Definition of Parallels. Meaning of Parallels. Synonyms of Parallels

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Definition of Parallels

Parallels
Parallel Par"al*lel, a. [F. parall[`e]le, L. parallelus, fr. Gr. ?; ? beside + ? of one another, fr. ? other, akin to L. alius. See Allien.] 1. (Geom.) Extended in the same direction, and in all parts equally distant; as, parallel lines; parallel planes. Revolutions . . . parallel to the equinoctial. --Hakluyt. Note: Curved lines or curved planes are said to be parallel when they are in all parts equally distant. 2. Having the same direction or tendency; running side by side; being in accordance (with); tending to the same result; -- used with to and with. When honor runs parallel with the laws of God and our country, it can not be too much cherished. --Addison. 3. Continuing a resemblance through many particulars; applicable in all essential parts; like; similar; as, a parallel case; a parallel passage. --Addison. Parallel bar. (a) (Steam Eng.) A rod in a parallel motion which is parallel with the working beam. (b) One of a pair of bars raised about five feet above the floor or ground, and parallel to each other, -- used for gymnastic exercises. Parallel circles of a sphere, those circles of the sphere whose planes are parallel to each other. Parallel columns, or Parallels (Printing), two or more passages of reading matter printed side by side, for the purpose of emphasizing the similarity or discrepancy between them. Parallel forces (Mech.), forces which act in directions parallel to each other. Parallel motion. (a) (Mach.) A jointed system of links, rods, or bars, by which the motion of a reciprocating piece, as a piston rod, may be guided, either approximately or exactly in a straight line. --Rankine. (b) (Mus.) The ascending or descending of two or more parts at fixed intervals, as thirds or sixths. Parallel rod (Locomotive Eng.), a metal rod that connects the crank pins of two or more driving wheels; -- called also couping rod, in distinction from the connecting rod. See Illust. of Locomotive, in App. -- Parallel ruler, an instrument for drawing parallel lines, so constructed as to have the successive positions of the ruling edge parallel to each other; also, one consisting of two movable parts, the opposite edges of which are always parallel. Parallel sailing (Naut.), sailing on a parallel of latitude. Parallel sphere (Astron. & Geog.), that position of the sphere in which the circles of daily motion are parallel to the horizon, as to an observer at either pole. Parallel vise, a vise having jaws so guided as to remain parallel in all positions.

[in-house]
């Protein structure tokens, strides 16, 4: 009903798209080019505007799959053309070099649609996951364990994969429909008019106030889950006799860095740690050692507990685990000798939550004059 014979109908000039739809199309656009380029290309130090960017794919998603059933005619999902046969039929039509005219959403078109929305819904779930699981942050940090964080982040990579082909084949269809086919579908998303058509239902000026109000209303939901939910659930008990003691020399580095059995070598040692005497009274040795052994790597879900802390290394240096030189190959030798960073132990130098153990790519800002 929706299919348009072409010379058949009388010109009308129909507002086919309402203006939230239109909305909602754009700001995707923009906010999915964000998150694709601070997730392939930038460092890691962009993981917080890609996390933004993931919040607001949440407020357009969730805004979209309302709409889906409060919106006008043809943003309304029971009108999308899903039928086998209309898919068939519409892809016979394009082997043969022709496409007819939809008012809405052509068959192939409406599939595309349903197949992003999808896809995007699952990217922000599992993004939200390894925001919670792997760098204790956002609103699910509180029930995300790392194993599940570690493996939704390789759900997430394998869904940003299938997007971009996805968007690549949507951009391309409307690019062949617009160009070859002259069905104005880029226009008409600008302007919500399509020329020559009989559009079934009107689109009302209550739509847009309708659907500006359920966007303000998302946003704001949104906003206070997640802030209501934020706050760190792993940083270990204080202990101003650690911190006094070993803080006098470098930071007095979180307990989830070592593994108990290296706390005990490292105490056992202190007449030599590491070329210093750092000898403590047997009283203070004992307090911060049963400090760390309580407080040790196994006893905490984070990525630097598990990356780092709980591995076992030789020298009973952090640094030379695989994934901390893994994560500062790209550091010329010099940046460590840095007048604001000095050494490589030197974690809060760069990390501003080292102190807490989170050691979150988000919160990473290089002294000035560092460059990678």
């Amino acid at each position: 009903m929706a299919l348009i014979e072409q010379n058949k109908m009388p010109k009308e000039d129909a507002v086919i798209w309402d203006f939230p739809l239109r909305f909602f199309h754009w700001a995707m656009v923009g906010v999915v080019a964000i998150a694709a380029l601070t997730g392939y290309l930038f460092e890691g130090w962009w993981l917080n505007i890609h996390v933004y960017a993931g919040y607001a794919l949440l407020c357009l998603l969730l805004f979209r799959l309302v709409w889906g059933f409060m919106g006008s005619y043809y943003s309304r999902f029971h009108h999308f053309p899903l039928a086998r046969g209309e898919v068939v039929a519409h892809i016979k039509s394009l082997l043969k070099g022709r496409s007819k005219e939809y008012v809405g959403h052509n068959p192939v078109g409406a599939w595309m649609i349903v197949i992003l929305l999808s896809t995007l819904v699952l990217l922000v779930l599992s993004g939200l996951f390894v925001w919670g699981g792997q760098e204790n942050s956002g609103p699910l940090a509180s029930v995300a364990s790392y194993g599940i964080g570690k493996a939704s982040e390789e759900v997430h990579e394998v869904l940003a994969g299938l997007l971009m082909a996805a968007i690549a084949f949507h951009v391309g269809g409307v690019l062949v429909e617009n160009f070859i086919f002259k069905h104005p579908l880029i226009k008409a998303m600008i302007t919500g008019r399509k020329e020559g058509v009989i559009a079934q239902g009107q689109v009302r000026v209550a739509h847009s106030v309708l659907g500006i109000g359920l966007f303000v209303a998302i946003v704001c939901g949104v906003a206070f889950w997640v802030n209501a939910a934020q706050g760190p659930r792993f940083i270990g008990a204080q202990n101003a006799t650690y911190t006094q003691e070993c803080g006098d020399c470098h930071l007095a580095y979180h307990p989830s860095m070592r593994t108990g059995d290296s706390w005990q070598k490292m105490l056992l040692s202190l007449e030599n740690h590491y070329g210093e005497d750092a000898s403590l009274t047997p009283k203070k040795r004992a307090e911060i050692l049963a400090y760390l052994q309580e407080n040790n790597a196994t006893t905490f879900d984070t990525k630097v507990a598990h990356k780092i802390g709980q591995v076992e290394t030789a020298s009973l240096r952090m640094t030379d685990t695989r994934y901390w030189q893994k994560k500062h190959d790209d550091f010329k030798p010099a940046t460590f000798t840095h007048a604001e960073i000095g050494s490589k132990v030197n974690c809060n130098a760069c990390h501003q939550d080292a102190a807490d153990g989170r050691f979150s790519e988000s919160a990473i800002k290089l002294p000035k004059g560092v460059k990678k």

Parallel
Parallel Par"al*lel, n. (Elec.) That arrangement of an electrical system in which all positive poles, electrodes, terminals, etc., are joined to one conductor, and all negative poles, etc., to another conductor; -- called also multiple. Opposed to series. Note: Parts of a system so arranged are said to be in parallel or in multiple.
Parallel